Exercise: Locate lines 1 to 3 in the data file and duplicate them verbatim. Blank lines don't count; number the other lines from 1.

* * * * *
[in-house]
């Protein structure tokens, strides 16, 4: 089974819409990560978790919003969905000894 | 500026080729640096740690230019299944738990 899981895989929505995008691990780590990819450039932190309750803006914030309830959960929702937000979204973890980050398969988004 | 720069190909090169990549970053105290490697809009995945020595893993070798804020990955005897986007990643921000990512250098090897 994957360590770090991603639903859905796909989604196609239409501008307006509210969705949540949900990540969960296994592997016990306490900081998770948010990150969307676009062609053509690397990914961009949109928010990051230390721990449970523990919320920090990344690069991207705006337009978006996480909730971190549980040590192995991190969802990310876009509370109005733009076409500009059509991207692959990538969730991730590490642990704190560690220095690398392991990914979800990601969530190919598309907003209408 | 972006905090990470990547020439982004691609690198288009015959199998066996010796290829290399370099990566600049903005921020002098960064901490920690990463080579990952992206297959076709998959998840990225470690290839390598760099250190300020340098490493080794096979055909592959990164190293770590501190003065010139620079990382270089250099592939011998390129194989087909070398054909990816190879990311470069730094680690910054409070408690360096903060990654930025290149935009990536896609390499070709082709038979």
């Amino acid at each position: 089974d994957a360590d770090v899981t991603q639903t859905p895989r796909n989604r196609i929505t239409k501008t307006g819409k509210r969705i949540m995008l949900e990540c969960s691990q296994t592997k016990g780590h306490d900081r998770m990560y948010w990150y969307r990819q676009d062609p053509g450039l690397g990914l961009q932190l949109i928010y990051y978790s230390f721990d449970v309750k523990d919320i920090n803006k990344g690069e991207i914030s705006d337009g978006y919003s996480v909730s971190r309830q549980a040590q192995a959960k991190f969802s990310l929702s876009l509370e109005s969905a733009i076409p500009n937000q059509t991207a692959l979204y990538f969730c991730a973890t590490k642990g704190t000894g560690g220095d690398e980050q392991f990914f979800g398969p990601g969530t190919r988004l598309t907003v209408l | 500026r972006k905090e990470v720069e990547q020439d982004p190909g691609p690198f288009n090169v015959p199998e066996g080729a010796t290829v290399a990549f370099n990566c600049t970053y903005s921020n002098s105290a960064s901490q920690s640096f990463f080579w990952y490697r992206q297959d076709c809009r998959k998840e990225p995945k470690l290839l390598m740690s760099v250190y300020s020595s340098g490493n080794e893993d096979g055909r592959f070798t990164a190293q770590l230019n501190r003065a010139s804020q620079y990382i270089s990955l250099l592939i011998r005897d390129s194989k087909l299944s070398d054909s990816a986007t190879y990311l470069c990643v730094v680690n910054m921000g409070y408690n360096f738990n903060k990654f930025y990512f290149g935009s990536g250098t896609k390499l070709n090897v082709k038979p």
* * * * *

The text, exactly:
[in-house]
């Protein structure tokens, strides 16, 4: 089974819409990560978790919003969905000894 | 500026080729640096740690230019299944738990 899981895989929505995008691990780590990819450039932190309750803006914030309830959960929702937000979204973890980050398969988004 | 720069190909090169990549970053105290490697809009995945020595893993070798804020990955005897986007990643921000990512250098090897 994957360590770090991603639903859905796909989604196609239409501008307006509210969705949540949900990540969960296994592997016990306490900081998770948010990150969307676009062609053509690397990914961009949109928010990051230390721990449970523990919320920090990344690069991207705006337009978006996480909730971190549980040590192995991190969802990310876009509370109005733009076409500009059509991207692959990538969730991730590490642990704190560690220095690398392991990914979800990601969530190919598309907003209408 | 972006905090990470990547020439982004691609690198288009015959199998066996010796290829290399370099990566600049903005921020002098960064901490920690990463080579990952992206297959076709998959998840990225470690290839390598760099250190300020340098490493080794096979055909592959990164190293770590501190003065010139620079990382270089250099592939011998390129194989087909070398054909990816190879990311470069730094680690910054409070408690360096903060990654930025290149935009990536896609390499070709082709038979």
């Amino acid at each position: 089974d994957a360590d770090v899981t991603q639903t859905p895989r796909n989604r196609i929505t239409k501008t307006g819409k509210r969705i949540m995008l949900e990540c969960s691990q296994t592997k016990g780590h306490d900081r998770m990560y948010w990150y969307r990819q676009d062609p053509g450039l690397g990914l961009q932190l949109i928010y990051y978790s230390f721990d449970v309750k523990d919320i920090n803006k990344g690069e991207i914030s705006d337009g978006y919003s996480v909730s971190r309830q549980a040590q192995a959960k991190f969802s990310l929702s876009l509370e109005s969905a733009i076409p500009n937000q059509t991207a692959l979204y990538f969730c991730a973890t590490k642990g704190t000894g560690g220095d690398e980050q392991f990914f979800g398969p990601g969530t190919r988004l598309t907003v209408l | 500026r972006k905090e990470v720069e990547q020439d982004p190909g691609p690198f288009n090169v015959p199998e066996g080729a010796t290829v290399a990549f370099n990566c600049t970053y903005s921020n002098s105290a960064s901490q920690s640096f990463f080579w990952y490697r992206q297959d076709c809009r998959k998840e990225p995945k470690l290839l390598m740690s760099v250190y300020s020595s340098g490493n080794e893993d096979g055909r592959f070798t990164a190293q770590l230019n501190r003065a010139s804020q620079y990382i270089s990955l250099l592939i011998r005897d390129s194989k087909l299944s070398d054909s990816a986007t190879y990311l470069c990643v730094v680690n910054m921000g409070y408690n360096f738990n903060k990654f930025y990512f290149g935009s990536g250098t896609k390499l070709n090897v082709k038979p």